4.1.3 Characterization of tumour-specific humoral immune response
against subcutaneous and spontaneous mPAC tumours .............95
4.2 Variant of the mPAC regressor tumour can evade the host immune
responses.................................................................................................97 Table of Contents 7
4.3 Chronic pancreatitis can favour the tumour growth and suppress the
tumour-specific immune response ........................................................100
4.4 Cyclophosphamide can stimulate the anti-tumour immune response
against subcutaneous pancreatic adenocarcinoma in a T cell-
dependent manner .................................................................................101
Abbreviations ........................................................................................................103
References..............................................................................................................108
Acknowledgement.................................................................................................126
Erklärung zur Dissertation..................................................................................127
Solemn declaration ...............................................................................................128
Publication and Presentations .............................................................................129
Curriculum Vitae..................................................................................................130













Kurzzusammenfassung 8
Kurzzusammenfassung
Das humane Pankreaskarzinom steht an vierter Stelle der Todesursachen bei
Krebserkrankungen in den Vereinigten Staaten. In der hier vorgestellten Arbeit wurden
-/-
tumorimmunologische Untersuchungen an EL-TGF-α x Trp53 transgenen Mäusen,
welche spontan im Alter von drei Monaten duktale Pankreaskarzinome entwickelten,
durchgeführt, mit dem Ziel neue immunologische Therapieansätze zu evaluieren und
etablieren.
Zunächst konnte in dieser Arbeit gezeigt werden, dass Tiere mit Pankreaskarzinomen
spontan zelluläre und humorale Tumor-spezifische Immunantworten entwickeln, die ein
progressives Tumorwachstum jedoch nicht aufhalten können. In Paralleluntersuchungen
wurden Pankreastumorzellen gleichen Ursprungs subkutan in Wildtypmäuse
implantiert. Diese Tumore induzierten eine ausgeprägte Tumor-spezifische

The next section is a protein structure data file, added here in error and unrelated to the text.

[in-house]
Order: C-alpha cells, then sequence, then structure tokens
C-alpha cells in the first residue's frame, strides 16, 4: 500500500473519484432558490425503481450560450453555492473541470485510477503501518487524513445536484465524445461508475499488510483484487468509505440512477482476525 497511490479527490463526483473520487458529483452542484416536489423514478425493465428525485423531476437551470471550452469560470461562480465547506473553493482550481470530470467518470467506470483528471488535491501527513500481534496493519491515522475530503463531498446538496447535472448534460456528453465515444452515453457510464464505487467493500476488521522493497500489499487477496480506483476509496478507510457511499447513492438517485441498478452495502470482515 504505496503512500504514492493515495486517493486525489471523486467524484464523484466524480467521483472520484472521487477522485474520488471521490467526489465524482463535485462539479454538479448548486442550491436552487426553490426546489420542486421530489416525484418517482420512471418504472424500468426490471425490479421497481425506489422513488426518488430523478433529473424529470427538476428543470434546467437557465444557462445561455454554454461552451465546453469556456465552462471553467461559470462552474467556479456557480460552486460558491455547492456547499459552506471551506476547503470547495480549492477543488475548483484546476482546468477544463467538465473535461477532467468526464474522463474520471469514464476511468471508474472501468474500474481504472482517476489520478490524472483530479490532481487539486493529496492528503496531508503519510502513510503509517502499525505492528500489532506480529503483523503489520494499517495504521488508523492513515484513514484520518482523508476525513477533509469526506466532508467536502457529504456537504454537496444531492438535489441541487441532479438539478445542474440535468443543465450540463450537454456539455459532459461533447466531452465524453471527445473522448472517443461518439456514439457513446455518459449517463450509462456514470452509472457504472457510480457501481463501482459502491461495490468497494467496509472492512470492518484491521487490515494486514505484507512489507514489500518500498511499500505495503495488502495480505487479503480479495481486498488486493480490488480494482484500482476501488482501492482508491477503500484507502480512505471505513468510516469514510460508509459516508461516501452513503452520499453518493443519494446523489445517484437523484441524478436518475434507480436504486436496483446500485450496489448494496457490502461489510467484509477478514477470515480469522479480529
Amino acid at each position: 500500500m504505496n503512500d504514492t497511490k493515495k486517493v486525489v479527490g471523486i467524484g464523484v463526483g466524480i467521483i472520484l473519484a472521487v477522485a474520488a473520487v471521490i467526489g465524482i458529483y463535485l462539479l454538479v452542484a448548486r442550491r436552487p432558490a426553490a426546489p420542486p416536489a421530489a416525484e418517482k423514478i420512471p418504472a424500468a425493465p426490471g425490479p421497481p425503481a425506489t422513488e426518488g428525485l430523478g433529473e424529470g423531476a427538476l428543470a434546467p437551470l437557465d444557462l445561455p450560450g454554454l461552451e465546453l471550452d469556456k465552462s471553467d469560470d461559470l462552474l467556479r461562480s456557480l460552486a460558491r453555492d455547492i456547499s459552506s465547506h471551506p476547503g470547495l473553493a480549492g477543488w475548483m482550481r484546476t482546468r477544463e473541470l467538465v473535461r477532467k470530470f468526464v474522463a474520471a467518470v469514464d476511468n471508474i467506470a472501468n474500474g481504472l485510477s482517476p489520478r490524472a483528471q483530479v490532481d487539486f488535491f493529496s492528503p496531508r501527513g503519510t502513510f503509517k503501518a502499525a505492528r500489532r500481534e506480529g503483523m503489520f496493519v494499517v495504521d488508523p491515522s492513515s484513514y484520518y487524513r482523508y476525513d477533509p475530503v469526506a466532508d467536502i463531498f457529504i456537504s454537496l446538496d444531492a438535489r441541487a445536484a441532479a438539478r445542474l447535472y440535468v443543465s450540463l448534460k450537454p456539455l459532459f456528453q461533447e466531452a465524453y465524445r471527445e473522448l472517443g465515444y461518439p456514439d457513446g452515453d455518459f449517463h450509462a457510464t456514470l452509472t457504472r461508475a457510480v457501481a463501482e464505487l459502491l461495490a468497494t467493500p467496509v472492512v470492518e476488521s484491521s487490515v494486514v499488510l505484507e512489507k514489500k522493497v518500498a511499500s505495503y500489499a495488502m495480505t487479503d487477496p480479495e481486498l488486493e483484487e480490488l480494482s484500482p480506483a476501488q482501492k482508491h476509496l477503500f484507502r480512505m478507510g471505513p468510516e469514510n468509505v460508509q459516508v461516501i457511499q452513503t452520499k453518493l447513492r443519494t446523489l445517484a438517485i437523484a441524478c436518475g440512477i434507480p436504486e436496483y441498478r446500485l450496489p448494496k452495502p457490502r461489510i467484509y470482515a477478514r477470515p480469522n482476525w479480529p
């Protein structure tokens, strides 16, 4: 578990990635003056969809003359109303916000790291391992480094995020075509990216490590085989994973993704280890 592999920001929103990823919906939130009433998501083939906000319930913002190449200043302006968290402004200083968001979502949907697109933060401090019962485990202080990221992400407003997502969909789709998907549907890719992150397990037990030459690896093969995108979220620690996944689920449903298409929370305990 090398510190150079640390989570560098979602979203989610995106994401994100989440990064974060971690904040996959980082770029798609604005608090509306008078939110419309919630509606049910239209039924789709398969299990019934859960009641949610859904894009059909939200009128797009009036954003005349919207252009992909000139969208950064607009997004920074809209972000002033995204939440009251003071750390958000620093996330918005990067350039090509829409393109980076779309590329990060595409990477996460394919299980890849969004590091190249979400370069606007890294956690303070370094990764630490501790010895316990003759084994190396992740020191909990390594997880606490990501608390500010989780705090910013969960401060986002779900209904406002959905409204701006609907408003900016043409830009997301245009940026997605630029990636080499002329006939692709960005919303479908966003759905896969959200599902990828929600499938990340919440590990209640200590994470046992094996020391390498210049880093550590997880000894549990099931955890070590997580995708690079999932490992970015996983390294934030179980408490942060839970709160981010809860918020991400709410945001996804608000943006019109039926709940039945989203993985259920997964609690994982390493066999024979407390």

Immunantwort, die dazu führte, dass die Tumore abgestoßen wurden. Im Gegensatz
dazu wuchsen subkutan applizierte Tumorzellen in Interferon (IFN)-γ-knockout-
Mäusen aus, was darauf hindeutet, dass die Abstoßung des Tumors IFN-γ vermittelt ist.
+ +Obwohl gezeigt wurde, dass CD4 CD25 regulatorische T-Zellen die Tumor-
+ +
spezifische Immunantwort unterdrücken können, sind die Frequenzen von CD4 CD25
regulatorische T-Zellen in sowohl spontanen als auch in subkutanen Tumoren gleich.
Interessanterweise, wenn Tumor-spezifische T-Zellen transferriert werden in entweder
-/-EL-TGF-α x Trp53 transgene Mäuse mit spontanen Pankreastumoren oder in
C57BL/6 Wildtyp Mäusen mit subkutanen Tumoren, dann zeigten die Tumor-
infiltrierten T-Zellen unterschiedliche „homing“ und phänotypische Eigenschaften.
Weiterhin wurde die humorale Immunantwort sowohl in Mäusen mit spontanen
Tumoren als auch bei Tieren mit subkutan applizierten Tumorzellen untersucht. Hierbei
konnte gezeigt werden, dass spontane Pankreastumore hauptsächlich eine
Immunoglobulin (Ig) G2b Antikörperantwort induzierten im Gegensatz zu Tieren mit
subkutan applizierten Tumoren, die eine IgG1 Antikörperantwort aufzeigten.
In weiteren Untersuchungen konnte gezeigt werden, dass die systematische Gabe von
Cyclophosphamid eine Tumor-spezifische T-Zell vermittelte Immunantwort verstärkt,
die zu einem verzögerten Tumorwachstum führte. Erwartungsgemäß fand sich dieser
Befund nicht in T-Zell defizienten Tieren, was die Wichtigkeit einer potentiellen
Immuntherapie hervorhebt.
Schließlich wurde untersucht, welchen Einfluss eine lokale Entzündungsreaktion auf die
-/-
Tumor-spezifische Immunantwort hat. EL-TGF-α x Trp53 transgene Mäuse mit
spontanen Tumoren und chronischer Pankreatitis einerseits und C57BL/6 Wildtyp
Mäusen mit subkutanen Tumoren und chronischer Pankreatitis andererseits zeigten
beide tendenziell eine verminderte Tumor-spezifische Immunantwort gegen das murine
Pankreaskarzinom.
Diese Ergebnisse der vorliegenden Arbeit machen deutlich, dass transplantierte
subkutane Pankreastumormodelle nur bedingt zum Verständnis der Tumorimmunologie
beitragen und spontane murine Pankreastumormodelle geeigneter sind für vorklinische
Studien zur Entwicklung von neuen Therapieansätzen.
Schlagworte: Pankreaskarzinom, Tumor-spezifische Immunantwort, Tumor-Stroma Abstract 9
Abstract
Human pancreatic cancer is the fourth leading cause of cancer-related deaths in the
United States. In the present study, tumour immunological studies on EL-TGF-α x
-/-
Trp53 transgenic mice, which develop spontaneous ductal pancreatic adenocarcinoma
three months after birth, were performed with the aim to evaluate and establish new
immunotherapeutic approaches.
At first, this study showed that animals with pancreatic cancer develop spontaneous
cellular and humoral tumour-specific immune responses, which nevertheless were not
able to inhibit progressive tumour growth. In a parallel study, pancreatic tumour cells
derived from the spontaneous tumour were subcutaneously injected into wild type mice.
These subcutaneous tumours induced distinct tumour-specific immune responses, which